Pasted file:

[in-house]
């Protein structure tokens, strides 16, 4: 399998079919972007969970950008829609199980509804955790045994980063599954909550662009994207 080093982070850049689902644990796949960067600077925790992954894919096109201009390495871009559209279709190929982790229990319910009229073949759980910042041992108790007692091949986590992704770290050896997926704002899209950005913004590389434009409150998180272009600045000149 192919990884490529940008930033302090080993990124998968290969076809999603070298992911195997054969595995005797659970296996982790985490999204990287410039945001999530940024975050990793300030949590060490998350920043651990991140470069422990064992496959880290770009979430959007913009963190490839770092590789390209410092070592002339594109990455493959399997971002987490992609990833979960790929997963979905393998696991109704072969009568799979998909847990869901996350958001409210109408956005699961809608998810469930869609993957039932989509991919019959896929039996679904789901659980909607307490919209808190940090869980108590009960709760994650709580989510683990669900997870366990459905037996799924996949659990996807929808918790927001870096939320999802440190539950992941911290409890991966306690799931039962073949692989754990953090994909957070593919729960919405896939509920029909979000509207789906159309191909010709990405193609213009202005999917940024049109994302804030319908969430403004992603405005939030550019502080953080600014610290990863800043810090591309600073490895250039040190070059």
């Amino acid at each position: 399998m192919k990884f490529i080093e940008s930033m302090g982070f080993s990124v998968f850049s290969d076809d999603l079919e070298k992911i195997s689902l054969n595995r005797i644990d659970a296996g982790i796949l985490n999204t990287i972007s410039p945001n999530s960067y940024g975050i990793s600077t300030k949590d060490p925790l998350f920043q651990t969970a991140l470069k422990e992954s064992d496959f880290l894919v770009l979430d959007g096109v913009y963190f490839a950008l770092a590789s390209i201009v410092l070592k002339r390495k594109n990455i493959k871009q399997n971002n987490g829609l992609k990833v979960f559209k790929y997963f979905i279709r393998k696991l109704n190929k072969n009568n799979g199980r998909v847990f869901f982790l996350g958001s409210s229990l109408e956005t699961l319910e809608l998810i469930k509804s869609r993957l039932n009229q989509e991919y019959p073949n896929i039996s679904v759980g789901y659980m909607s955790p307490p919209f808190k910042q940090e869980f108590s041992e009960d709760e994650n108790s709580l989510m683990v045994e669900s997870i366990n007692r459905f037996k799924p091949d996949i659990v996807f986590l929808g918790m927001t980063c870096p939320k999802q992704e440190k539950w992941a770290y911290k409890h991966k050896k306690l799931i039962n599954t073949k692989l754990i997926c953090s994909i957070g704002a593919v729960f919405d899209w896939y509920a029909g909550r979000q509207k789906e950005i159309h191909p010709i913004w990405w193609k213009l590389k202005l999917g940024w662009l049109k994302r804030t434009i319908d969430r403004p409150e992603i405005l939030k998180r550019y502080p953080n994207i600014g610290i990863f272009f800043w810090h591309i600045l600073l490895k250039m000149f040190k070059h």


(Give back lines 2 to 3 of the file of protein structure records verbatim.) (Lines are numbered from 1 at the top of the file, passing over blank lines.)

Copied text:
């Protein structure tokens, strides 16, 4: 399998079919972007969970950008829609199980509804955790045994980063599954909550662009994207 080093982070850049689902644990796949960067600077925790992954894919096109201009390495871009559209279709190929982790229990319910009229073949759980910042041992108790007692091949986590992704770290050896997926704002899209950005913004590389434009409150998180272009600045000149 192919990884490529940008930033302090080993990124998968290969076809999603070298992911195997054969595995005797659970296996982790985490999204990287410039945001999530940024975050990793300030949590060490998350920043651990991140470069422990064992496959880290770009979430959007913009963190490839770092590789390209410092070592002339594109990455493959399997971002987490992609990833979960790929997963979905393998696991109704072969009568799979998909847990869901996350958001409210109408956005699961809608998810469930869609993957039932989509991919019959896929039996679904789901659980909607307490919209808190940090869980108590009960709760994650709580989510683990669900997870366990459905037996799924996949659990996807929808918790927001870096939320999802440190539950992941911290409890991966306690799931039962073949692989754990953090994909957070593919729960919405896939509920029909979000509207789906159309191909010709990405193609213009202005999917940024049109994302804030319908969430403004992603405005939030550019502080953080600014610290990863800043810090591309600073490895250039040190070059």
């Amino acid at each position: 399998m192919k990884f490529i080093e940008s930033m302090g982070f080993s990124v998968f850049s290969d076809d999603l079919e070298k992911i195997s689902l054969n595995r005797i644990d659970a296996g982790i796949l985490n999204t990287i972007s410039p945001n999530s960067y940024g975050i990793s600077t300030k949590d060490p925790l998350f920043q651990t969970a991140l470069k422990e992954s064992d496959f880290l894919v770009l979430d959007g096109v913009y963190f490839a950008l770092a590789s390209i201009v410092l070592k002339r390495k594109n990455i493959k871009q399997n971002n987490g829609l992609k990833v979960f559209k790929y997963f979905i279709r393998k696991l109704n190929k072969n009568n799979g199980r998909v847990f869901f982790l996350g958001s409210s229990l109408e956005t699961l319910e809608l998810i469930k509804s869609r993957l039932n009229q989509e991919y019959p073949n896929i039996s679904v759980g789901y659980m909607s955790p307490p919209f808190k910042q940090e869980f108590s041992e009960d709760e994650n108790s709580l989510m683990v045994e669900s997870i366990n007692r459905f037996k799924p091949d996949i659990v996807f986590l929808g918790m927001t980063c870096p939320k999802q992704e440190k539950w992941a770290y911290k409890h991966k050896k306690l799931i039962n599954t073949k692989l754990i997926c953090s994909i957070g704002a593919v729960f919405d899209w896939y509920a029909g909550r979000q509207k789906e950005i159309h191909p010709i913004w990405w193609k213009l590389k202005l999917g940024w662009l049109k994302r804030t434009i319908d969430r403004p409150e992603i405005l939030k998180r550019y502080p953080n994207i600014g610290i990863f272009f800043w810090h591309i600045l600073l490895k250039m000149f040190k070059h």